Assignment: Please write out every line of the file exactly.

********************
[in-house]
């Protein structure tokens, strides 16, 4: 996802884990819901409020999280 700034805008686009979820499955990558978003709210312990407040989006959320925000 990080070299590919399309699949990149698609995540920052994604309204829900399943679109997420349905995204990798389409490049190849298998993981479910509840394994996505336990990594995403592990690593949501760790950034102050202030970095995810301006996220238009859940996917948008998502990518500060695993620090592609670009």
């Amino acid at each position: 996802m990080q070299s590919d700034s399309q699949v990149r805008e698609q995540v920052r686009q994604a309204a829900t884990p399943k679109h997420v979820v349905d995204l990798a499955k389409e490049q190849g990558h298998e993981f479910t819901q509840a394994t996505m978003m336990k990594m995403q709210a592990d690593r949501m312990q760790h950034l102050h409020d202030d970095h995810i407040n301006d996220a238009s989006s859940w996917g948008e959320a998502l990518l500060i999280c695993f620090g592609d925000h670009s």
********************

[in-house]
């Protein structure tokens, strides 16, 4: 996802884990819901409020999280 700034805008686009979820499955990558978003709210312990407040989006959320925000 990080070299590919399309699949990149698609995540920052994604309204829900399943679109997420349905995204990798389409490049190849298998993981479910509840394994996505336990990594995403592990690593949501760790950034102050202030970095995810301006996220238009859940996917948008998502990518500060695993620090592609670009």
């Amino acid at each position: 996802m990080q070299s590919d700034s399309q699949v990149r805008e698609q995540v920052r686009q994604a309204a829900t884990p399943k679109h997420v979820v349905d995204l990798a499955k389409e490049q190849g990558h298998e993981f479910t819901q509840a394994t996505m978003m336990k990594m995403q709210a592990d690593r949501m312990q760790h950034l102050h409020d202030d970095h995810i407040n301006d996220a238009s989006s859940w996917g948008e959320a998502l990518l500060i999280c695993f620090g592609d925000h670009s």